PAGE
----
"I think we know who his people are, and that's very much the Republican establishment, a lot of people who served in his brother's administration," Pletka said. "More than that I don't think we have any real sense of who he really is."
"I'm not sure we're going to find out on this trip either," she said.
But Kori Schake, a research fellow at the Hoover Institution who worked on George W. Bush's National Security Council and advised Sen. John McCain's 2008 presidential bid, said the otherBush presidency could give Jeb Bush a boost in Europe: that of his father, former President George H.W. Bush.
"His dad is enormously well regarded for having [helped usher in] German unification with real leadership and vision," Schake told CBS News. "His father's vision of a Europe whole and free is something that Europeans are quite hoping for."
Some politicians, like Wisconsin Governor Scott Walker and New Jersey Governor Chris Christie, have found that the media scrutiny that travels with a presidential hopeful across the Atlantic can sometimes reveal weak spots.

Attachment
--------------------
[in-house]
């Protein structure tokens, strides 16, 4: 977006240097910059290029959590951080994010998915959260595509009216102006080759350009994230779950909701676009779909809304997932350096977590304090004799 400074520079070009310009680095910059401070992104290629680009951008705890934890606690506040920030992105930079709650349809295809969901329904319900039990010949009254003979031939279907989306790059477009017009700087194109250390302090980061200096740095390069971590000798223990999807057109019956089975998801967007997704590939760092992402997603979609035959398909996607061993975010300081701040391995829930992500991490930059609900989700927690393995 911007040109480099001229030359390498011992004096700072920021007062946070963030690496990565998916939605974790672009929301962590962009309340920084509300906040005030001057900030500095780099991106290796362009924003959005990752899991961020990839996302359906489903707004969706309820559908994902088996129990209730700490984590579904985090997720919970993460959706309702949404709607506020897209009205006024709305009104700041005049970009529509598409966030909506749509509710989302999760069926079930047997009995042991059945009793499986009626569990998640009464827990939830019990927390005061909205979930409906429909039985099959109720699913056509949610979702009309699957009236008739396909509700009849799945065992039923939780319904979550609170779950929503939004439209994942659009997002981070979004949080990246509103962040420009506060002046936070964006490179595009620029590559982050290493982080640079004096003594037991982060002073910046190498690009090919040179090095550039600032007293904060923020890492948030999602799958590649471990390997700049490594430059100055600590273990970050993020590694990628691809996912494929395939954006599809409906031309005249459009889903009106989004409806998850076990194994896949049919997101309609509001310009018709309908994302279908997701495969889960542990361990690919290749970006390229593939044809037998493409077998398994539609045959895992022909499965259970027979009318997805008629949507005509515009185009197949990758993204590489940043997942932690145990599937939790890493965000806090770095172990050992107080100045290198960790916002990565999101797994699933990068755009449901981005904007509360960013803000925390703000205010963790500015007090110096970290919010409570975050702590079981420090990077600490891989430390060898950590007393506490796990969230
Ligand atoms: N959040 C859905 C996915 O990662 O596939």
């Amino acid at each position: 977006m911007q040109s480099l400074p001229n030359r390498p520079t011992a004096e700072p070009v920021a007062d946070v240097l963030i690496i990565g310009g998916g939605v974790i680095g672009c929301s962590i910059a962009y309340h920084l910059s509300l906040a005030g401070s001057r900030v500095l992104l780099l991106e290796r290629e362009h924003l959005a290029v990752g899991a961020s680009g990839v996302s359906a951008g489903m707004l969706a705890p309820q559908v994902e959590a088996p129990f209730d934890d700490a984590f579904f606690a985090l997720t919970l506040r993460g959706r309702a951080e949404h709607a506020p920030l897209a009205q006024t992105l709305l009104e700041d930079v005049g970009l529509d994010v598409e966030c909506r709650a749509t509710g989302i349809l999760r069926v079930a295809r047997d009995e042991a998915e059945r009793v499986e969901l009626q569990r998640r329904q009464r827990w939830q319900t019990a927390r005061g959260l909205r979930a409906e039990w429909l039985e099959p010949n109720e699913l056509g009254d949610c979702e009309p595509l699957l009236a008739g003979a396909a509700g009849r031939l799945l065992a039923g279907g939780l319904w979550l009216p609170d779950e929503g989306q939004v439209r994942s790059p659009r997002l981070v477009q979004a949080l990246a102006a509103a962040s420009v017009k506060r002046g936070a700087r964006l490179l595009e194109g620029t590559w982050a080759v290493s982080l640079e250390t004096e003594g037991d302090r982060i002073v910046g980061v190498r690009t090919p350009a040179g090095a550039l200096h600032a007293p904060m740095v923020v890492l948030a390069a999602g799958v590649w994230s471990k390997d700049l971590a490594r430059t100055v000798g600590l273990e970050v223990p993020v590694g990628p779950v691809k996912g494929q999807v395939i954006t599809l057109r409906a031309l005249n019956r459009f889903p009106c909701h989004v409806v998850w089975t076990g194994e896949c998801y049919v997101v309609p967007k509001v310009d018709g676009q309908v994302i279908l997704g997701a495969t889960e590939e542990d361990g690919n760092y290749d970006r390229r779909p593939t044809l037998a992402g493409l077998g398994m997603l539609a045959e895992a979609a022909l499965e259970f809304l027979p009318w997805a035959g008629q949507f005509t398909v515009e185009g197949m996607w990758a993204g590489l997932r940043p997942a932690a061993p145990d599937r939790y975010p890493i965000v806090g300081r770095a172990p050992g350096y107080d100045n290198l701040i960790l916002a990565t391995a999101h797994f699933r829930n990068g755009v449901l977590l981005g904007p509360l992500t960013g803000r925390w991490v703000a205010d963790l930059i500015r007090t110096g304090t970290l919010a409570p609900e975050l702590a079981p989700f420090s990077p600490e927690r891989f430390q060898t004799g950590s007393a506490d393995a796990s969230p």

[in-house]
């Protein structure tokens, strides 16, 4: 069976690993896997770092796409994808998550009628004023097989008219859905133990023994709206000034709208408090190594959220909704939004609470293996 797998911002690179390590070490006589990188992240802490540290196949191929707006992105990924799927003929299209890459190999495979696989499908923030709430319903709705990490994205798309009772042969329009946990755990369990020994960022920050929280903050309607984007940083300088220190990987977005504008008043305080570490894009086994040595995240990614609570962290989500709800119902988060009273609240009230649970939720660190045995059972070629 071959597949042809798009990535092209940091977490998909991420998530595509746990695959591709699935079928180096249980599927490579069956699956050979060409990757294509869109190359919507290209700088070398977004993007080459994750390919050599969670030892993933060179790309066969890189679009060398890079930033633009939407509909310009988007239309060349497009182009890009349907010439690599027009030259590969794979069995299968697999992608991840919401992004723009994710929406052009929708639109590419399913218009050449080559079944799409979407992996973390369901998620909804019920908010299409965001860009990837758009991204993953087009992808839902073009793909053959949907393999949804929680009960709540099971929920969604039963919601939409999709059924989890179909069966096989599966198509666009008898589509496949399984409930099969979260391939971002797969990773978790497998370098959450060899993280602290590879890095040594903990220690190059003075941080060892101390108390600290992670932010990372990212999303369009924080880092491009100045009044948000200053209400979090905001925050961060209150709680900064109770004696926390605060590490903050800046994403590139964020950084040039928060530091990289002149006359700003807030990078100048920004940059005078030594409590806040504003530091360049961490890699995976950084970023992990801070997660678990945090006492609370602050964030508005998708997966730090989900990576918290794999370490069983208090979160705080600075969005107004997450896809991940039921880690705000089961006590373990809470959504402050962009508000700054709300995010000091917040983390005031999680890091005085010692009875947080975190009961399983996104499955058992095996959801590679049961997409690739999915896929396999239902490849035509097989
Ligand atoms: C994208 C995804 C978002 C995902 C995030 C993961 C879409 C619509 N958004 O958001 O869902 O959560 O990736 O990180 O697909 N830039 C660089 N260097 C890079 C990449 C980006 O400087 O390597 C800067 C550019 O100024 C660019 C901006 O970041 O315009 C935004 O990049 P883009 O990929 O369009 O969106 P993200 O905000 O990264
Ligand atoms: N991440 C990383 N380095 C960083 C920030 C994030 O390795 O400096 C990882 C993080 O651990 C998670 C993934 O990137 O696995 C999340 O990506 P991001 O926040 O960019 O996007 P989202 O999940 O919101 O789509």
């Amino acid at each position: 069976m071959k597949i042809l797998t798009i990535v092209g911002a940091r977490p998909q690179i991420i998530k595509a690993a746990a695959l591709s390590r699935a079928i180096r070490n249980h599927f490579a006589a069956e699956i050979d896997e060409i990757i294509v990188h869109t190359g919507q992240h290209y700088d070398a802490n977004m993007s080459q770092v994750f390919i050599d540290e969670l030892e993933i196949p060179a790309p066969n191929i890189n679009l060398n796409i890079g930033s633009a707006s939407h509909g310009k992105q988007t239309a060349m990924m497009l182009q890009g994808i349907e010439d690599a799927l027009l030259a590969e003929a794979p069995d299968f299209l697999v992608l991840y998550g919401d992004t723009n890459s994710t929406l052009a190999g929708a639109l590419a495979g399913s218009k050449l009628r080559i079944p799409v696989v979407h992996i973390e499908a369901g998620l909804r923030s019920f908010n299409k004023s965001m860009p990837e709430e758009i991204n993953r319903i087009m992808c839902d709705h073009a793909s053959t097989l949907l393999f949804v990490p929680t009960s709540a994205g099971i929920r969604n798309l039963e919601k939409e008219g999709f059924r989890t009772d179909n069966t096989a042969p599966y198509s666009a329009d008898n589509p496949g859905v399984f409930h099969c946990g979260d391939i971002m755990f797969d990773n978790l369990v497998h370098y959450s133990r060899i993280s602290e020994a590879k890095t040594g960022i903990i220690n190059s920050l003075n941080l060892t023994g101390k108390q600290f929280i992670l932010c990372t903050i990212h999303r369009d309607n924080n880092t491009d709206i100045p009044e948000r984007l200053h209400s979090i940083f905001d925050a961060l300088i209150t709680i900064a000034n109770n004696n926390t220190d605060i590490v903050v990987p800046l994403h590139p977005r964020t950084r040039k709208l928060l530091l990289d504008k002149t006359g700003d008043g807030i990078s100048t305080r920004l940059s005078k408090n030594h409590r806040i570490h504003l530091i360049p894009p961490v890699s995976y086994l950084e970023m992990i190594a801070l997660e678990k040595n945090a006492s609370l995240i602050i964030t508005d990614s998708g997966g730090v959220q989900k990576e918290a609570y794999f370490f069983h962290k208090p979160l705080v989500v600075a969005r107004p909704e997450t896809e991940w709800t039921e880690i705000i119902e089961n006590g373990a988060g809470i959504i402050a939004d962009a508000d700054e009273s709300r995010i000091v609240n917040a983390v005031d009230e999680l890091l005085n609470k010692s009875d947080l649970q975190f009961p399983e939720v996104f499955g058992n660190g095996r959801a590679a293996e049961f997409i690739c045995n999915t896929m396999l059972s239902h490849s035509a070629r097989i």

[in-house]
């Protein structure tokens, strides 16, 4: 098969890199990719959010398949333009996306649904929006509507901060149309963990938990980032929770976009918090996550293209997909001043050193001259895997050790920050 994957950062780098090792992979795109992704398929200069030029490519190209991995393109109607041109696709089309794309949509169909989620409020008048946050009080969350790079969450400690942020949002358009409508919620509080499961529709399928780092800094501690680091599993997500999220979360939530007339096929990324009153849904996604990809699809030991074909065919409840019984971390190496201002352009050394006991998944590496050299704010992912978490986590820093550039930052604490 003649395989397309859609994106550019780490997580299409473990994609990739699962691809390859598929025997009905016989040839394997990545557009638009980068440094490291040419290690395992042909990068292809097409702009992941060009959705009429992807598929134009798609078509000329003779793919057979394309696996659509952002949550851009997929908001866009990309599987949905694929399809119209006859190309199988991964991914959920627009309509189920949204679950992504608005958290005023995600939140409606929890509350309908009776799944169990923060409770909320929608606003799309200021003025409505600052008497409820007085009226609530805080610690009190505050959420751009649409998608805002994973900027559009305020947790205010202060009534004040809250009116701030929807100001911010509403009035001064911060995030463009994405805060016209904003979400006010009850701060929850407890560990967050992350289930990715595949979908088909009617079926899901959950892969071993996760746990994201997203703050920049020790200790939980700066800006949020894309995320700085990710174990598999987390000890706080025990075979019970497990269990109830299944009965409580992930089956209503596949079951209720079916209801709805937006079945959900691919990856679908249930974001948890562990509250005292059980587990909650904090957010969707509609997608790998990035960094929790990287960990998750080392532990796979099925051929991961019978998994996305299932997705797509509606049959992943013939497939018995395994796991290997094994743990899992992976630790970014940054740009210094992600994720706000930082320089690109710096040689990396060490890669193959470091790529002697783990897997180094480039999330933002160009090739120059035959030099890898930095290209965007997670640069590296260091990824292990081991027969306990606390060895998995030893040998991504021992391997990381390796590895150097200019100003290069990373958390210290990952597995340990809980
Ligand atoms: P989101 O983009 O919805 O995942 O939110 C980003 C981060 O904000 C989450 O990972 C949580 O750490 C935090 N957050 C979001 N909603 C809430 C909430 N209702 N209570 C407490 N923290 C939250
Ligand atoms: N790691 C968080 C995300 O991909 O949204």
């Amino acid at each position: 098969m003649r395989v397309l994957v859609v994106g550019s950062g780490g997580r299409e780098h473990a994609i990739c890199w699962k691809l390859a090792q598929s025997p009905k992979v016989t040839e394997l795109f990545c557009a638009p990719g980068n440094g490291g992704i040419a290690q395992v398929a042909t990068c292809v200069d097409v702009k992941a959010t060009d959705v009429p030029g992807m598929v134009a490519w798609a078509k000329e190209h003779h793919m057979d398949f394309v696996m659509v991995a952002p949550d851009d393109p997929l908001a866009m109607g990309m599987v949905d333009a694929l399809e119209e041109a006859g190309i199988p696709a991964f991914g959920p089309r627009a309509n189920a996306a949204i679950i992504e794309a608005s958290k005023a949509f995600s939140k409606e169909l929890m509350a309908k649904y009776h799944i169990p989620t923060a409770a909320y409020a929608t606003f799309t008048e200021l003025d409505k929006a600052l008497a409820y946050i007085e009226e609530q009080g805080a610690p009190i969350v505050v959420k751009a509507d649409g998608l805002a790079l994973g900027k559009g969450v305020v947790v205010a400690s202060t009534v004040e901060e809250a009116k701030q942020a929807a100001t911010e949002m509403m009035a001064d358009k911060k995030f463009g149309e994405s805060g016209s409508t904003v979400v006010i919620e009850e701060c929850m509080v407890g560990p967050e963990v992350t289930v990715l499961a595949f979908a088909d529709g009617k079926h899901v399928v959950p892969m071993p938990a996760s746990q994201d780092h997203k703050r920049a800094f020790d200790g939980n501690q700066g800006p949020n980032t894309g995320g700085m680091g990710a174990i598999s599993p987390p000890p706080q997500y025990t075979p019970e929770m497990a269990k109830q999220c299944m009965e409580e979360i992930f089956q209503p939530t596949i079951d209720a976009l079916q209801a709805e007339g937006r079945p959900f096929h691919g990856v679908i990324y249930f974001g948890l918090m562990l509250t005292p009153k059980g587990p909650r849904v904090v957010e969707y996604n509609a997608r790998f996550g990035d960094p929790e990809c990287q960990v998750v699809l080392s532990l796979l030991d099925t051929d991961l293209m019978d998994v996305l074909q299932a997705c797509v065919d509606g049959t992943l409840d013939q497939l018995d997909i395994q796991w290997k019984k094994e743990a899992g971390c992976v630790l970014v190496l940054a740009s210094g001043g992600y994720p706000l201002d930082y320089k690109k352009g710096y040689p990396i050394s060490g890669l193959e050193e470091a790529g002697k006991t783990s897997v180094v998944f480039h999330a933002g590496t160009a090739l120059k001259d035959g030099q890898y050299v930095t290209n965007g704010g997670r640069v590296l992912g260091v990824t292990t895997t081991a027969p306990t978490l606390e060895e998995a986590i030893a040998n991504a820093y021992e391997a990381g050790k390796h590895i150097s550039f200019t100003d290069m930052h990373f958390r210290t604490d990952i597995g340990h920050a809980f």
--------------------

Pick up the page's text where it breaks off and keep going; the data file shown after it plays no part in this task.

"Unfortunately there's this sort of heads-I-win, tails-you-lose aspect to this foreign trips," Pletka said. "[Politicians] don't go and then they're accused by internationalists of being provincial, or they do go and then the media scours their trips for signs of ignorance or inexperience. There's no winning this game."
Walker said he was going to "punt" a question on whether he believes in evolution during a Q&A at the Chatham House in London in February, the portion of the trip that drew the most public attention. Christie's three-day trip to London earlier that month went awry after the second day, when he fielded a question about the United States measles outbreak and said that parents should have "some measure of choice" in whether to vaccinate their children. Scores of headlines declaring the trip a "train wreck" and a "disaster." Neither man has yet declared a presidential bid, but both are regulars on the 2016 speaking circuit in Iowa and New Hampshire.
While there are many advantages to running for the presidency as a governor, one of the pitfalls is the lack of experience in foreign affairs, and part of this exercise is, Schake said, to prove "that he can look statesman-like."
"It's especially important for governors to be able to do that and if Bush does that well, he has the potential to be able to differentiate himself from some of the other governors in the race."